This Chocolate Magic Cake, which I also adapted from the wonderful Jo Cooks, holds a particularly dear spot in my recipe file. The first time I made it, I shared it at a friend’s farewell party before she left the States and headed home for Spain. The second time was this past weekend, when a huge group of us gathered for a Friendsgiving party filled with dance battles, a wooden table groaning under dessert dishes, and one very boozed-up Mannequin challenge. And now I’m making it for our Thanksgiving family dinner, alongside the original Magic Cake that will forevermore remain in my top 10 favorite desserts.
What makes each of these experiences so beautiful for me (besides the obvious fact that they involve a chocolate dessert!) are the incredibly mixed feelings of love that I associate with them. I miss the old days when I would bake the same recipe over and over again because it was a significant other’s or close friend’s favorite dessert ever, but sharing this single cake with so many amazing people in my life recently has been a whole new kind of blessing: it has been a reminder to me that as we grow older, we continue to love in new and even bigger ways than we ever imagined possible when we were young.… Read more
I can’t talk about my time in Ireland without talking about Guinness. I might as well have eaten at a Michelin-star seafood restaurant and told you all about the bread basket.
According to the friend I was visiting in Cork, there are two things you cannot visit Ireland without trying: the chocolate, and the stout. Now, I was all for the chocolate (obviously), but Guinness? Beer? Stout? Hops? Imperial pints in the UK/Ireland are huge and I had never drunk so much as a can of beer before visiting Europe (the taste of beer reminds me of that nasty Chinese herbal medicine we used to drink as kids), so I felt a bit nervous about what I’d do when faced with a whole glass of that dark, intimidating liquid. All the same, I certainly hadn’t come halfway across the world to sip on sparkling water–so when Alex proposed that we go out for a couple of rounds at the local pubs, I was ready to give Guinness my best shot.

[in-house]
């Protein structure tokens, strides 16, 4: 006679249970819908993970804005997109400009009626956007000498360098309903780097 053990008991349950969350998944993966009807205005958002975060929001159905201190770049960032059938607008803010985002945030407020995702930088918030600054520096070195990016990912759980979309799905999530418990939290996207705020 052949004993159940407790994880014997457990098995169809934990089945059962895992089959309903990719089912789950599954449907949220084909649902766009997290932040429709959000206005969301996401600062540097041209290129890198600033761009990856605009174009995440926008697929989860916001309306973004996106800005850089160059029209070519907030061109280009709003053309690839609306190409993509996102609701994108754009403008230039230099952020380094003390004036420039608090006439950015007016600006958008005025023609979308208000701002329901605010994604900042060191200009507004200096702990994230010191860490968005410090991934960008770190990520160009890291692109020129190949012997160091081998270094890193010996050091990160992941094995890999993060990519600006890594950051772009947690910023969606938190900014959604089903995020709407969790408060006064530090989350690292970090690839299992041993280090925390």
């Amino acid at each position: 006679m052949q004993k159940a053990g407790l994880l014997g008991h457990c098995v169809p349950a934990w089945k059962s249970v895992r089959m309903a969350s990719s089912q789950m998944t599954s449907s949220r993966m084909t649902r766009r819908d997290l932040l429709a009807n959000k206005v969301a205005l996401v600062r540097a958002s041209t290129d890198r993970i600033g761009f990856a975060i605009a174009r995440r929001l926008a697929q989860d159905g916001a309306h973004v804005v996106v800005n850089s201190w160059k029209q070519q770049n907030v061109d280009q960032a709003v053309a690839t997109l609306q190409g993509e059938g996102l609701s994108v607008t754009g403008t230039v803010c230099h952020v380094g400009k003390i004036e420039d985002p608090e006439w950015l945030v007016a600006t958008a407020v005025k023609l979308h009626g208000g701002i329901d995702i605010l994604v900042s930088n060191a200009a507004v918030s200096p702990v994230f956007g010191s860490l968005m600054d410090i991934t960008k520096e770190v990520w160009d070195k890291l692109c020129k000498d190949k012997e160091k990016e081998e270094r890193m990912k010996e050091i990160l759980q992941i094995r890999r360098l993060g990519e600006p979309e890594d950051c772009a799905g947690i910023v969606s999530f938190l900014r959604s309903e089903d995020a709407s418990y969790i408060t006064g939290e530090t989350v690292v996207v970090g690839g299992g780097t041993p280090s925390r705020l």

Verdict: Turns out, I am actually a fan of the well-poured Guinness! Alex explained the process to me while we waited for our bartender to finish pouring,* then we found seats outside and enjoyed the live music wafting through the town streets while we sipped on glasses that were nearly overflowing with creamy white head. We later met up with a group of his school and university friends, who were probably the friendliest folks in the northern hemisphere and made me feel absolutely welcome. Of course, the second pint of Guinness probably helped! Best of all, Alex and I got home the first night at 1 AM, poured ourselves some cereal with milk, and watched Louis Theroux documentaries into the wee hours of the morning before we were too tired to stay up any longer.… Read more
Posts might be sparse around here these weeks, but food is most definitely not in short supply! Part of the reason for this is because I just got back from a Charles Dickens conference in Santa Cruz, where 300 Victorianists from all over the world congregated to discuss Dickens’ 1848 novel Dombey and Son and lament the dining hall food in tearful, poetic unison. If there’s one thing I’ve learned from our week-long stint, it’s that no academic event is complete without good, old-fashioned booze–and lots of it! Which, of course, makes these booze-soaked chocolate Kahlua rum balls supertopical and super-duper intellectual.
As we say in the academic world: don’t be simplistic, but do be simple. While not every lecture during this conference adhered to this rule (though the wonderful majority of them did!), you can bet your Victorian ball gown that this simple chocolaty, silky, boozy dessert does. (Have I mentioned that it’s no-bake?) All you need are five minutes and six ingredients: crumbled brownies, walnuts, light corn syrup, powdered sugar, unsweetened cocoa powder, and–oh yeah–lots of rum. Rum to your heart’s delight. One days, two days, rummy days. Rum, Forrest, Rum!
Meanwhile, I’m off to recover from the, er, festivities, but never fear–I’ll be back soon! After an entire week of 18-hour days, Victorian-themed (dance) parties all night every night, and endless socializing with some of the most amazing people on this planet, though, I’m ready for a bit of well-earned R&R. Not that you’ll miss me much: just make sure you make these silky chocolate bites every few days or so and I’ll be back before you notice!